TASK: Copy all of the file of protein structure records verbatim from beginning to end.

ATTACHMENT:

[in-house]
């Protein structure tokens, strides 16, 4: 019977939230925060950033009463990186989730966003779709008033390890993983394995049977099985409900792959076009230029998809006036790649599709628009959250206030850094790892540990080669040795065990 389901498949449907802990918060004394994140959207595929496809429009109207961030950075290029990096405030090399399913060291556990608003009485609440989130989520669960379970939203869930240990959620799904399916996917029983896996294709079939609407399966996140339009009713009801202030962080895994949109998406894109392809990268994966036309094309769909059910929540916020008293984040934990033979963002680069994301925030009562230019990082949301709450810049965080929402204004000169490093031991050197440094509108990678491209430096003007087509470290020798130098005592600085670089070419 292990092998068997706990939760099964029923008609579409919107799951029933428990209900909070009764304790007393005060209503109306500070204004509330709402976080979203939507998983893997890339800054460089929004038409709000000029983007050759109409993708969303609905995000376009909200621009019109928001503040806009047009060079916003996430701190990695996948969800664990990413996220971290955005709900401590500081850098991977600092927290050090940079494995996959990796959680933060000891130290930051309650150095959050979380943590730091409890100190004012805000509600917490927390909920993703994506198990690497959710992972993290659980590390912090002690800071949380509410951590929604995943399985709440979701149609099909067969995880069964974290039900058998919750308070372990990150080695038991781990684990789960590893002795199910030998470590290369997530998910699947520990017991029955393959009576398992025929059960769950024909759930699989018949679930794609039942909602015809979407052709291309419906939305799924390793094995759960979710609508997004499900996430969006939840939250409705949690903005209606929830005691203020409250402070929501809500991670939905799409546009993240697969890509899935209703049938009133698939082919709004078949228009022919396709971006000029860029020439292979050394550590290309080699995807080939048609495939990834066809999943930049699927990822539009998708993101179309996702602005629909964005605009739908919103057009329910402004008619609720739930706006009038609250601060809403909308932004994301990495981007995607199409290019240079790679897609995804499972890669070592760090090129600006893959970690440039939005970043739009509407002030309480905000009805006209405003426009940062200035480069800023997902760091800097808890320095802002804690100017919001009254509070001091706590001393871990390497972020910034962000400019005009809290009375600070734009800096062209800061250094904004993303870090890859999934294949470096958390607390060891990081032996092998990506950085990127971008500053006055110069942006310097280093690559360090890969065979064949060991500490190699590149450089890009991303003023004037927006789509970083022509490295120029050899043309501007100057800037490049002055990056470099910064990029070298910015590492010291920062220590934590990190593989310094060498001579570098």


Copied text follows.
[in-house]
């Protein structure tokens, strides 16, 4: 019977939230925060950033009463990186989730966003779709008033390890993983394995049977099985409900792959076009230029998809006036790649599709628009959250206030850094790892540990080669040795065990 389901498949449907802990918060004394994140959207595929496809429009109207961030950075290029990096405030090399399913060291556990608003009485609440989130989520669960379970939203869930240990959620799904399916996917029983896996294709079939609407399966996140339009009713009801202030962080895994949109998406894109392809990268994966036309094309769909059910929540916020008293984040934990033979963002680069994301925030009562230019990082949301709450810049965080929402204004000169490093031991050197440094509108990678491209430096003007087509470290020798130098005592600085670089070419 292990092998068997706990939760099964029923008609579409919107799951029933428990209900909070009764304790007393005060209503109306500070204004509330709402976080979203939507998983893997890339800054460089929004038409709000000029983007050759109409993708969303609905995000376009909200621009019109928001503040806009047009060079916003996430701190990695996948969800664990990413996220971290955005709900401590500081850098991977600092927290050090940079494995996959990796959680933060000891130290930051309650150095959050979380943590730091409890100190004012805000509600917490927390909920993703994506198990690497959710992972993290659980590390912090002690800071949380509410951590929604995943399985709440979701149609099909067969995880069964974290039900058998919750308070372990990150080695038991781990684990789960590893002795199910030998470590290369997530998910699947520990017991029955393959009576398992025929059960769950024909759930699989018949679930794609039942909602015809979407052709291309419906939305799924390793094995759960979710609508997004499900996430969006939840939250409705949690903005209606929830005691203020409250402070929501809500991670939905799409546009993240697969890509899935209703049938009133698939082919709004078949228009022919396709971006000029860029020439292979050394550590290309080699995807080939048609495939990834066809999943930049699927990822539009998708993101179309996702602005629909964005605009739908919103057009329910402004008619609720739930706006009038609250601060809403909308932004994301990495981007995607199409290019240079790679897609995804499972890669070592760090090129600006893959970690440039939005970043739009509407002030309480905000009805006209405003426009940062200035480069800023997902760091800097808890320095802002804690100017919001009254509070001091706590001393871990390497972020910034962000400019005009809290009375600070734009800096062209800061250094904004993303870090890859999934294949470096958390607390060891990081032996092998990506950085990127971008500053006055110069942006310097280093690559360090890969065979064949060991500490190699590149450089890009991303003023004037927006789509970083022509490295120029050899043309501007100057800037490049002055990056470099910064990029070298910015590492010291920062220590934590990190593989310094060498001579570098």